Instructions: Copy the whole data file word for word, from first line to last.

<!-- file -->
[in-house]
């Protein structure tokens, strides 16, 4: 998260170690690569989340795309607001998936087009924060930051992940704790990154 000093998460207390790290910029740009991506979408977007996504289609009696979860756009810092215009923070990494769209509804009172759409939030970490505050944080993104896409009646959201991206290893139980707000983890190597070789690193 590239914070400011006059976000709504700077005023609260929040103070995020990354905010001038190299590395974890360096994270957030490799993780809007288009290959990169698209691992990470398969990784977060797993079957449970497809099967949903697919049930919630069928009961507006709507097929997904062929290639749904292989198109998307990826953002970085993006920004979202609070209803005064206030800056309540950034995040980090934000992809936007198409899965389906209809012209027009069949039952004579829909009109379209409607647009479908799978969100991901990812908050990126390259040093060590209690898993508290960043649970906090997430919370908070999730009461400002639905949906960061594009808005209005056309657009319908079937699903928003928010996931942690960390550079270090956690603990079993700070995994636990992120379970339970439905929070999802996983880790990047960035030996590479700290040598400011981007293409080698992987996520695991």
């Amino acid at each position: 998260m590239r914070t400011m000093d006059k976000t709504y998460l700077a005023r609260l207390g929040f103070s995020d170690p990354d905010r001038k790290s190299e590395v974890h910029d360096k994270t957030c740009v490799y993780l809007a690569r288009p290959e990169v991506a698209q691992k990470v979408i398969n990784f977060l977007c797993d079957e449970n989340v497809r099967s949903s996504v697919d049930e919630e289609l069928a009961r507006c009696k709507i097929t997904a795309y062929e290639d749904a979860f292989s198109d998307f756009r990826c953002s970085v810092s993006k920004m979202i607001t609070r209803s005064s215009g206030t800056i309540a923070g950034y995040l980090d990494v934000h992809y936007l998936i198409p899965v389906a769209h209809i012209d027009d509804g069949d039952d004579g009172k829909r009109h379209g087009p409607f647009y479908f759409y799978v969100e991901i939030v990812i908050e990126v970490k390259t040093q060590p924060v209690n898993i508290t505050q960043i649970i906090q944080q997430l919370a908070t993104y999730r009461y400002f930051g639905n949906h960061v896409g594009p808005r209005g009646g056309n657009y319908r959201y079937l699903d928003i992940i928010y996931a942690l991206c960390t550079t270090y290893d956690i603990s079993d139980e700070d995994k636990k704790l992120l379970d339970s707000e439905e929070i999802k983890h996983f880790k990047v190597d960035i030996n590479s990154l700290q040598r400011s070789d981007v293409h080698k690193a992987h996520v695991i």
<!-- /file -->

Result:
[in-house]
């Protein structure tokens, strides 16, 4: 998260170690690569989340795309607001998936087009924060930051992940704790990154 000093998460207390790290910029740009991506979408977007996504289609009696979860756009810092215009923070990494769209509804009172759409939030970490505050944080993104896409009646959201991206290893139980707000983890190597070789690193 590239914070400011006059976000709504700077005023609260929040103070995020990354905010001038190299590395974890360096994270957030490799993780809007288009290959990169698209691992990470398969990784977060797993079957449970497809099967949903697919049930919630069928009961507006709507097929997904062929290639749904292989198109998307990826953002970085993006920004979202609070209803005064206030800056309540950034995040980090934000992809936007198409899965389906209809012209027009069949039952004579829909009109379209409607647009479908799978969100991901990812908050990126390259040093060590209690898993508290960043649970906090997430919370908070999730009461400002639905949906960061594009808005209005056309657009319908079937699903928003928010996931942690960390550079270090956690603990079993700070995994636990992120379970339970439905929070999802996983880790990047960035030996590479700290040598400011981007293409080698992987996520695991």
């Amino acid at each position: 998260m590239r914070t400011m000093d006059k976000t709504y998460l700077a005023r609260l207390g929040f103070s995020d170690p990354d905010r001038k790290s190299e590395v974890h910029d360096k994270t957030c740009v490799y993780l809007a690569r288009p290959e990169v991506a698209q691992k990470v979408i398969n990784f977060l977007c797993d079957e449970n989340v497809r099967s949903s996504v697919d049930e919630e289609l069928a009961r507006c009696k709507i097929t997904a795309y062929e290639d749904a979860f292989s198109d998307f756009r990826c953002s970085v810092s993006k920004m979202i607001t609070r209803s005064s215009g206030t800056i309540a923070g950034y995040l980090d990494v934000h992809y936007l998936i198409p899965v389906a769209h209809i012209d027009d509804g069949d039952d004579g009172k829909r009109h379209g087009p409607f647009y479908f759409y799978v969100e991901i939030v990812i908050e990126v970490k390259t040093q060590p924060v209690n898993i508290t505050q960043i649970i906090q944080q997430l919370a908070t993104y999730r009461y400002f930051g639905n949906h960061v896409g594009p808005r209005g009646g056309n657009y319908r959201y079937l699903d928003i992940i928010y996931a942690l991206c960390t550079t270090y290893d956690i603990s079993d139980e700070d995994k636990k704790l992120l379970d339970s707000e439905e929070i999802k983890h996983f880790k990047v190597d960035i030996n590479s990154l700290q040598r400011s070789d981007v293409h080698k690193a992987h996520v695991i």